A sense of occasion

By: Stephen D. Capillas December 22,2016 - 08:48 PM

Last December 11, British celebrity chef Marco Pierre White marked his 55th birthday; and while I thought of writing something about him on that date, I figured I’d save it for this day, Dec. 23, or a day before Christmas Eve when I think people would read up on something other than the news, which wouldn’t go anywhere anytime soon anyway.

I picked him as a subject for this piece owing to his one of his favorite expressions — or at least I think it is because of the frequency with which I heard him say it in one of many episodes of his cooking show — that he says during and after cooking a dish especially during the holidays.

In cooking for guests and especially families and friends, White, one of the youngest three Michelin star chefs, says chefs and cooks should have a “sense of occasion.” By that I understand, again after watching many of his cooking presentations on YouTube, that these cooks and chefs should cook and present dishes that are not only delicious but tap into the nostalgia of people.

Whether, in our local setting, it is humble fare like sikwate (native chocolate drink served hot) and puto bumbong (rice cake) or as sumptuous as paella, morcon and other traditional Filipino dishes, the food we do serve during the holidays or any day of the week should evoke a sense of our warmest, fondest memories either in childhood, adolescence or even in simple gatherings among families and friends into our adult life.

Growing up, I was fond of watching cooking shows that were hosted by former senator Orlando Mercado and Nora Daza, as well as reading up on cooking columns written by the late Doreen Fernandez. It was, along with Saturday morning cartoons, a respite from the depressing news that one reads in the papers, or listens and watches in radio and TV, respectively.

At the same time, watching these cooking shows help teach us to learn and hone whatever we know about cooking, which is a basic life skill that one has to develop in adult life — one cannot, at some point, survive on other’s cooking for a greater portion of his or her life aside from their mother’s.

One hopes that his or her spouse knows how to cook or else both of them and their children will have a lot of conversations over takeout food.

And Marco Pierre White is not just a multi-awarded chef who trained some of the best chefs in the business like Gordon Ramsay, he’s also a proficient hunter and avid fisher who can prepare (i.e., butcher) the meats that he cooks and serves to guests at his restaurants.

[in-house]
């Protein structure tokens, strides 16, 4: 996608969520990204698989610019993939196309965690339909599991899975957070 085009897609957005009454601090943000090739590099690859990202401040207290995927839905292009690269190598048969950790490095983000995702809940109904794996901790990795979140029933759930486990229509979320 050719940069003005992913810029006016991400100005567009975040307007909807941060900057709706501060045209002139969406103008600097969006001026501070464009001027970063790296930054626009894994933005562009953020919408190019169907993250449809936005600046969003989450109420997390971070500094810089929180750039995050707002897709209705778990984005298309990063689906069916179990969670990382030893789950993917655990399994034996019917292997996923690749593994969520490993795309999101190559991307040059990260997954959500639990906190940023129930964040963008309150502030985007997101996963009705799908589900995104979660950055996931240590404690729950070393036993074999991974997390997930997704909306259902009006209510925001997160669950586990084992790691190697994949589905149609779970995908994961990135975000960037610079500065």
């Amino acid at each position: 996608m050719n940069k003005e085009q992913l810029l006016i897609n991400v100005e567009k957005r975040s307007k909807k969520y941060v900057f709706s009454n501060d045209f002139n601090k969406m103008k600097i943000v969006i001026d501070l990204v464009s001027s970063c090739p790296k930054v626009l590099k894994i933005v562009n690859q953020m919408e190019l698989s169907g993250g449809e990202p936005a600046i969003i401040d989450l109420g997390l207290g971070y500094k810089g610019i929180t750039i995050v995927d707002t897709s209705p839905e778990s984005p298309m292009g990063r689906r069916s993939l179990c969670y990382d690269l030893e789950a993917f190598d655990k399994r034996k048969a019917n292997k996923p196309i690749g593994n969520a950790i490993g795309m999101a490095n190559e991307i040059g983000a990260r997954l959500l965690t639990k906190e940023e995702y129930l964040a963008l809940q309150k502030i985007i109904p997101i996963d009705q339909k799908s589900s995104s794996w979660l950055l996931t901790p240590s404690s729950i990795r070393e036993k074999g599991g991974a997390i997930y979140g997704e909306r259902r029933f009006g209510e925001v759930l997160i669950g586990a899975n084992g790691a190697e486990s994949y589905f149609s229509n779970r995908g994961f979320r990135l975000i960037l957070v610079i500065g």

I remembered watching with amusement how White showed celebrity contestants in the British version of “Hell’s Kitchen” how to prepare and cook pheasant or pigeon and presented to them several pigeons that had been shot down and were ready for plucking. The moment he sliced the pigeons’ necks, the contestants grimaced and one female contestant had to excuse herself as she vomited in the toilet.

Of hunting and cooking game like pigeons, boar, deer and such, White would say, “It’s good that you know the kind of meat that you’re working on, that you’ve seen how the creature had lived its life and how you’ve butchered and prepared it as food to be enjoyed by your guests and families.”

That remark alone would work up the vegetarians and animal rights groups into a shouting frenzy, but the man is mostly unapologetic when it comes to his line of work.

And when it does come to White’s chosen profession, there are few who are his peers like Gordon Ramsay, who quit two years after working for him due to his foul temper and unpredictable mood swings.

Ramsay, for those unfamiliar with the culinary world, is the Scottish chef notorious for his expletive-laden shows like “Hell’s Kitchen” and “Kitchen Nightmares” and is, like his mentor Marco Pierre White, a perfectionist and multi-awarded chef.

Though both men have not been on speaking terms with each other over the years, the two have noticeably mellowed out though still push other chefs working for them to strive for perfection, or what White would define as “little things done well together.”

And both men share a continued passion for cooking good food through the years though Marco is more the philosopher, while Gordon is the consummate artist and technician who knows how to teach non-cooks how to cook if one has the patience and prays that he or she isn’t a contestant in Hell’s Kitchen.

More than their expertise, it’s the little nuggets of wisdom given by both men especially Marco during their cooking presentations that people, regardless of race, gender, professional background and bias, can both appreciate and apply if they so choose in their lives.

Such advice also includes knowing when to stay and when to walk away from anything as when Marco gave up his three Michelin stars to retire and enjoy life with his family. But it is that expression, of being able to develop that “sense of occasion,” that somehow sticks to the memory since it is not just about tapping gently into nostalgia; it’s also about bringing enjoyment to family and friends on nearly any occasion in order to forge and strengthen existing bonds and building new ones and make life meaningful especially in this time of year.

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TAGS: chef, Christmas, christmas eve, diner, dinner, dish, food, Marco Pierre, Michelin Star, news, puto, rice cakes

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